When does Difficulty Breed Courage?
The other day I was asked directly which FSS participants I thought were lazy. I must admit I was stumped. Because wikipedia defines the word thus: “laziness (also called indolence) is a disinclination to activity or exertion despite having the ability to do so.”
Despite having the ability to do so?
Who defines this so-called ability? Because if lethargy and sluggishness is due to
- chronic fatigue syndrome,
- thyroid disease,
- sleep apnea
- or even allergies,
…then it’s not fair to label the illness as a character flaw. Better to treat the illness.
Some people think inaction is due to variety of non-medical factors, such as:
- fear of not doing well,
- loss of motivation,
- being dependent upon others,
- learned behaviors, and so forth.
But these conditions can be repaired, so wringing our hands and giving up on someone is probably not the best way to help them.
In his essay Traits that Define Lazy People, James Lynne (Life Paths 360) lists some conditions that sap energy and concludes that people, in general, want to be excited and animated about life and the opportunities it presents. Furthermore, he believes that “laziness is usually a symptom of something bigger than a character trait.”
We asked several FSS Participants if they thought success was an all-or-nothing prospect and many believe it is. They think reaching a goal takes luck, talent, innate ability – anything but hard work.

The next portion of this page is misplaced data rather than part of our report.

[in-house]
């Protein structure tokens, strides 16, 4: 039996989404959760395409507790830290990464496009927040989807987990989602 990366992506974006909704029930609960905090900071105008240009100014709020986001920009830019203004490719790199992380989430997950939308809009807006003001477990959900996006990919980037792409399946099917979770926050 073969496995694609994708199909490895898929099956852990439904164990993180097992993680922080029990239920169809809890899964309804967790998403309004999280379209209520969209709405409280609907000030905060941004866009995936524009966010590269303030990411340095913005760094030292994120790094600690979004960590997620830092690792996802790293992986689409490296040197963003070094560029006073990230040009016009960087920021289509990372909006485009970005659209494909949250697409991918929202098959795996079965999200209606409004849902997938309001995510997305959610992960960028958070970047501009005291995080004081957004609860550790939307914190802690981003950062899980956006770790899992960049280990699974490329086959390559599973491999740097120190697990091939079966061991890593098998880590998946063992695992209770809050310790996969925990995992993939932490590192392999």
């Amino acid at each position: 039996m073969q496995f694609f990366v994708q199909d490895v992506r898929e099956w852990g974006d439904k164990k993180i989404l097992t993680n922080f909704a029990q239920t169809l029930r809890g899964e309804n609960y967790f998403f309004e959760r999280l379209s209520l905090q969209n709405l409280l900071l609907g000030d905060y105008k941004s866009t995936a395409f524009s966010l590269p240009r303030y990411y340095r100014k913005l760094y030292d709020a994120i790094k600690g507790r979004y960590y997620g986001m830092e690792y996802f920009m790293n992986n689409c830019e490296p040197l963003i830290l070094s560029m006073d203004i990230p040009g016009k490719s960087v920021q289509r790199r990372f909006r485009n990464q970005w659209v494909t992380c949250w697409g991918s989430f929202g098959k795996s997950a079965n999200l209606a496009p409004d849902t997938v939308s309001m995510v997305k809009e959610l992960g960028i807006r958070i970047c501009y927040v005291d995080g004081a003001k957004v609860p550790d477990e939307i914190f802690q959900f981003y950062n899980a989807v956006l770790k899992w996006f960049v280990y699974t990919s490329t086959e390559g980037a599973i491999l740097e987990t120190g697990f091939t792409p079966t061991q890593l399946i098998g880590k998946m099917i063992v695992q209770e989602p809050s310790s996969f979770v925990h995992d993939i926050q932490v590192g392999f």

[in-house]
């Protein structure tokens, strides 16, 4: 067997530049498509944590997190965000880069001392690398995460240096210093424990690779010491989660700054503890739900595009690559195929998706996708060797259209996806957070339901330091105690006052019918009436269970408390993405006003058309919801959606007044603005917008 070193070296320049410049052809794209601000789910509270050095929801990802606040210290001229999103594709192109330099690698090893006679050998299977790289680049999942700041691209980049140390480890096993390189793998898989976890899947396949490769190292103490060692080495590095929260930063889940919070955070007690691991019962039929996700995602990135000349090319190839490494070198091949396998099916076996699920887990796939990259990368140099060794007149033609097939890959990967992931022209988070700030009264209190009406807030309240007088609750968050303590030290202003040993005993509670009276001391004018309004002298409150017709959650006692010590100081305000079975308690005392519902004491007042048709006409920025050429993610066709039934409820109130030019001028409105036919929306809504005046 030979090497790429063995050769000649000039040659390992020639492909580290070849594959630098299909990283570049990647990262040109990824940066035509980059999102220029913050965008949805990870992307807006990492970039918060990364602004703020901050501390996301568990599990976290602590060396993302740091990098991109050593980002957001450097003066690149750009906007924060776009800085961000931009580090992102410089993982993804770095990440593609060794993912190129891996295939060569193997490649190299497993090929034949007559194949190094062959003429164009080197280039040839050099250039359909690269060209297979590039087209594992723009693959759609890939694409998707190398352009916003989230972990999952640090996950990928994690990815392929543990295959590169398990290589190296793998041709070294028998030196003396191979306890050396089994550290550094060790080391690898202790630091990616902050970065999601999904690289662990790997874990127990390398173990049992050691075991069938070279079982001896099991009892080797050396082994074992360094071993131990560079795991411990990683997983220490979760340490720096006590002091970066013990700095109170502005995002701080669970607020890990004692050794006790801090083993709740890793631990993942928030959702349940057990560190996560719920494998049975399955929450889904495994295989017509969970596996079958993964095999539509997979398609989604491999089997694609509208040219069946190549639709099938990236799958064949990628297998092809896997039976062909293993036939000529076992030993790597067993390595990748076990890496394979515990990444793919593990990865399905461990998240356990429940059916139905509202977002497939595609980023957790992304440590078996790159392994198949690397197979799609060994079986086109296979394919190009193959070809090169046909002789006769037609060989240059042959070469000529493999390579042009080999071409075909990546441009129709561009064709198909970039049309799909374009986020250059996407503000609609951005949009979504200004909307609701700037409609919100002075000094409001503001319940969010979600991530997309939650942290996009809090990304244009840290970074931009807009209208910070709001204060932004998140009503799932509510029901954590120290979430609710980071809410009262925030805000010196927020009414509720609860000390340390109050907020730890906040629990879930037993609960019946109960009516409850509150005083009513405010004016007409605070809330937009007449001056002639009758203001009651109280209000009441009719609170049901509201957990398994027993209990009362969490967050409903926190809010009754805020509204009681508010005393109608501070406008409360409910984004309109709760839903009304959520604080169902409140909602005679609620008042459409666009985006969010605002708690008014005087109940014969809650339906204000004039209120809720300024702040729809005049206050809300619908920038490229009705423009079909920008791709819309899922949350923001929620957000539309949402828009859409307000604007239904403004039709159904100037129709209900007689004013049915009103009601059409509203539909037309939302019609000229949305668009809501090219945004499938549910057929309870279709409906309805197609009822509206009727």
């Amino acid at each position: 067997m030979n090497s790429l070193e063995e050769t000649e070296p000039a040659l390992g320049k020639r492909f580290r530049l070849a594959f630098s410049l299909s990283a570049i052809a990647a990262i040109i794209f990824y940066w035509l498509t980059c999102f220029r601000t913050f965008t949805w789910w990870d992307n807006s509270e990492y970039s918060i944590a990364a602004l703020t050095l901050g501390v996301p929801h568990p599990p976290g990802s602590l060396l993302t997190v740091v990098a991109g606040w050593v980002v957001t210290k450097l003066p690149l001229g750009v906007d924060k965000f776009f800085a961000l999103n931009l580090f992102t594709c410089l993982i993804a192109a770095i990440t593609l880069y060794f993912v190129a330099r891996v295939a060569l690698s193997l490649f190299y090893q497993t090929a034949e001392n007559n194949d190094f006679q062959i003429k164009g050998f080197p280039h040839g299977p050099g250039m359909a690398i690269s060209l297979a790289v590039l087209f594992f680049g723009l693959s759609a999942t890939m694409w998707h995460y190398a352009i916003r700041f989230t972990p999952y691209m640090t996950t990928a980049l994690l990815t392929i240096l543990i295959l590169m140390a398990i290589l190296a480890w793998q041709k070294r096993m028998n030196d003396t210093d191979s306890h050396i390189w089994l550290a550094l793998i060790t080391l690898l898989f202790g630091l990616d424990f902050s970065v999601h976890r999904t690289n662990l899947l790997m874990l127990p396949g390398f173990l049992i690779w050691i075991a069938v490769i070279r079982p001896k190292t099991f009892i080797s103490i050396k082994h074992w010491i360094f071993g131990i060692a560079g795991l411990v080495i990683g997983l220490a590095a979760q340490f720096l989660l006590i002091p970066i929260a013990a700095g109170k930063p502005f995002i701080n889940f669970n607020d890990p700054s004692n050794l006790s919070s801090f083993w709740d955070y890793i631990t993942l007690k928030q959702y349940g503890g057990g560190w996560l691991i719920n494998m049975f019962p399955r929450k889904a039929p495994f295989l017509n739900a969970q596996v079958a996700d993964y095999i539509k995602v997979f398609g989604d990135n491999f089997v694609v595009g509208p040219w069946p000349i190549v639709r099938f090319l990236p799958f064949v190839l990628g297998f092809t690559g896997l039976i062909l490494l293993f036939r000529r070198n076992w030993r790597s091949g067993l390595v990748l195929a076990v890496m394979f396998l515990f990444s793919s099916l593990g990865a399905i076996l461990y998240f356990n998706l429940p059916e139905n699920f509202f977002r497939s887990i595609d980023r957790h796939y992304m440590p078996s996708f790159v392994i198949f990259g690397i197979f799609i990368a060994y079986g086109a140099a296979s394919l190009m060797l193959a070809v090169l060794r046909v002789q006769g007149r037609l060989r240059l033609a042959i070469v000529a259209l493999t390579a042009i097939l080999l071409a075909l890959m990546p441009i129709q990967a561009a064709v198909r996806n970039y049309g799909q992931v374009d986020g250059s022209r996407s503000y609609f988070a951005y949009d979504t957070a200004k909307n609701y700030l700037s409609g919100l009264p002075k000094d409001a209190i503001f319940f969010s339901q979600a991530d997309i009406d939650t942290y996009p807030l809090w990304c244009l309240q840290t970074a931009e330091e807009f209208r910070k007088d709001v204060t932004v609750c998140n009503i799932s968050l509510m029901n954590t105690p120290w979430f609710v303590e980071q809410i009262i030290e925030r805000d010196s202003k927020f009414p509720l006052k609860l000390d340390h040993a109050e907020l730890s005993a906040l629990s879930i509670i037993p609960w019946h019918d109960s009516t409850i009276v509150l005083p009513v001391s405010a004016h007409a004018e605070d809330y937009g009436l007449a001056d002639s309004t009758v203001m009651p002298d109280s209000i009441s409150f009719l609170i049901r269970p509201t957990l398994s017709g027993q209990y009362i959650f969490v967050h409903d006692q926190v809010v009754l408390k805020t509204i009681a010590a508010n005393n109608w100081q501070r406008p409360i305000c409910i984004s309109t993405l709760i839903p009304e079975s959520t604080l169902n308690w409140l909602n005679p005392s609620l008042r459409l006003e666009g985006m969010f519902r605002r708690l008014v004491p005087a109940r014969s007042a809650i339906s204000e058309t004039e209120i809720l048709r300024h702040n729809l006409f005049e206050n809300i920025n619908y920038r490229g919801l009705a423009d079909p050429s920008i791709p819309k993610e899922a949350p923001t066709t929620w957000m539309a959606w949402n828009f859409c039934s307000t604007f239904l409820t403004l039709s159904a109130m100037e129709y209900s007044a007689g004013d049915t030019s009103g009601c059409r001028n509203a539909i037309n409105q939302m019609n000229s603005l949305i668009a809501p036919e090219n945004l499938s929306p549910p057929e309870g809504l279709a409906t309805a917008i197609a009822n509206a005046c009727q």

This lack of resilience is not laziness, however. Some say it should be taught at the earliest years. And just like the FSS Coordinator who encourages and coaches for resilience, some say that for our kids, when it comes to creating resilient students, educator resilience matters. Resilience building requires that you accept yourself for who are, and accept that you will make mistakes.
A good coach, teacher, or FSS Coordinator extends the same tolerance to those enrolled in the program.
All of which tells me that sticking the label of laziness on someone is just a way to make my job easier. Because if I can blame them for inaction, then the case is closed, right? My job is done. Except, wait: maybe that makes me the one who is lazy.
At Greater Minnesota Family Services, the staff is using a model of youth empowerment that encompasses four core values: belonging, mastery, independence, and generosity. They suggested that children who are often referred to as “alienated”, “troubled” or “difficult” are at risk because they live in an environment that is hazardous – one that breeds discouragement. And according to Kevin Kappler, @theravive, being discouraged can be devastating and may stop you in your tracks.
Seems like adults could benefit from a similar system as the circle of courage. And maybe we can create this type of environment.
Thanks to: @HYSHO, @mindsetworks, @carthagebuckley, @Daniel_L_Baker
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